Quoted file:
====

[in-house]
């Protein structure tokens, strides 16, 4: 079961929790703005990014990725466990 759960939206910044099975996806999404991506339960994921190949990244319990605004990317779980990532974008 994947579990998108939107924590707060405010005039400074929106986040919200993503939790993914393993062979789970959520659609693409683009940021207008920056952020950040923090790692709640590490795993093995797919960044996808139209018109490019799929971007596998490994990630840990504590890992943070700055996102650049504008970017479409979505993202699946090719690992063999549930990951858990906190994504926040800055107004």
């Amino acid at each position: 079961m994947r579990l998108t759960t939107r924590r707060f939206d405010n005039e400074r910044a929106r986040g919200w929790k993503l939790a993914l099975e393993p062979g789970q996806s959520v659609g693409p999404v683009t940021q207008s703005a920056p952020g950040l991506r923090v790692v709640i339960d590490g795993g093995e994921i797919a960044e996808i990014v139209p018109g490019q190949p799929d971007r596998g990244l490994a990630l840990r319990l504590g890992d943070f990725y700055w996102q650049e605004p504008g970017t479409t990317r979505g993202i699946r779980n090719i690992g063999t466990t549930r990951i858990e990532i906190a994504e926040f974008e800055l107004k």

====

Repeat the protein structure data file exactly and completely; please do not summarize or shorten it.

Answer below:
[in-house]
């Protein structure tokens, strides 16, 4: 079961929790703005990014990725466990 759960939206910044099975996806999404991506339960994921190949990244319990605004990317779980990532974008 994947579990998108939107924590707060405010005039400074929106986040919200993503939790993914393993062979789970959520659609693409683009940021207008920056952020950040923090790692709640590490795993093995797919960044996808139209018109490019799929971007596998490994990630840990504590890992943070700055996102650049504008970017479409979505993202699946090719690992063999549930990951858990906190994504926040800055107004």
């Amino acid at each position: 079961m994947r579990l998108t759960t939107r924590r707060f939206d405010n005039e400074r910044a929106r986040g919200w929790k993503l939790a993914l099975e393993p062979g789970q996806s959520v659609g693409p999404v683009t940021q207008s703005a920056p952020g950040l991506r923090v790692v709640i339960d590490g795993g093995e994921i797919a960044e996808i990014v139209p018109g490019q190949p799929d971007r596998g990244l490994a990630l840990r319990l504590g890992d943070f990725y700055w996102q650049e605004p504008g970017t479409t990317r979505g993202i699946r779980n090719i690992g063999t466990t549930r990951i858990e990532i906190a994504e926040f974008e800055l107004k």